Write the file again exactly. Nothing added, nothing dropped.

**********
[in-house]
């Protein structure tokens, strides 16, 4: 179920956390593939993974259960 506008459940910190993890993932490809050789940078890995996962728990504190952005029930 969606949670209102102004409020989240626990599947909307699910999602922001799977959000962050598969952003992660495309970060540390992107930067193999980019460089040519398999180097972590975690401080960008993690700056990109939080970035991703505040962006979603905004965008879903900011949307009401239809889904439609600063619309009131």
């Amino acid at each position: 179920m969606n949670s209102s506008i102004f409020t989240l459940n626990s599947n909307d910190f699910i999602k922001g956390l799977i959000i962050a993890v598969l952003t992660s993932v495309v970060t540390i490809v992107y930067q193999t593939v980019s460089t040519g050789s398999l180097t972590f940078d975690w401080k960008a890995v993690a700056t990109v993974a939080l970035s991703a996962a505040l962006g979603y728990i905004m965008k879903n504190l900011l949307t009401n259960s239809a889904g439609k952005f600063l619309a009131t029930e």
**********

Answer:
[in-house]
């Protein structure tokens, strides 16, 4: 179920956390593939993974259960 506008459940910190993890993932490809050789940078890995996962728990504190952005029930 969606949670209102102004409020989240626990599947909307699910999602922001799977959000962050598969952003992660495309970060540390992107930067193999980019460089040519398999180097972590975690401080960008993690700056990109939080970035991703505040962006979603905004965008879903900011949307009401239809889904439609600063619309009131």
């Amino acid at each position: 179920m969606n949670s209102s506008i102004f409020t989240l459940n626990s599947n909307d910190f699910i999602k922001g956390l799977i959000i962050a993890v598969l952003t992660s993932v495309v970060t540390i490809v992107y930067q193999t593939v980019s460089t040519g050789s398999l180097t972590f940078d975690w401080k960008a890995v993690a700056t990109v993974a939080l970035s991703a996962a505040l962006g979603y728990i905004m965008k879903n504190l900011l949307t009401n259960s239809a889904g439609k952005f600063l619309a009131t029930e």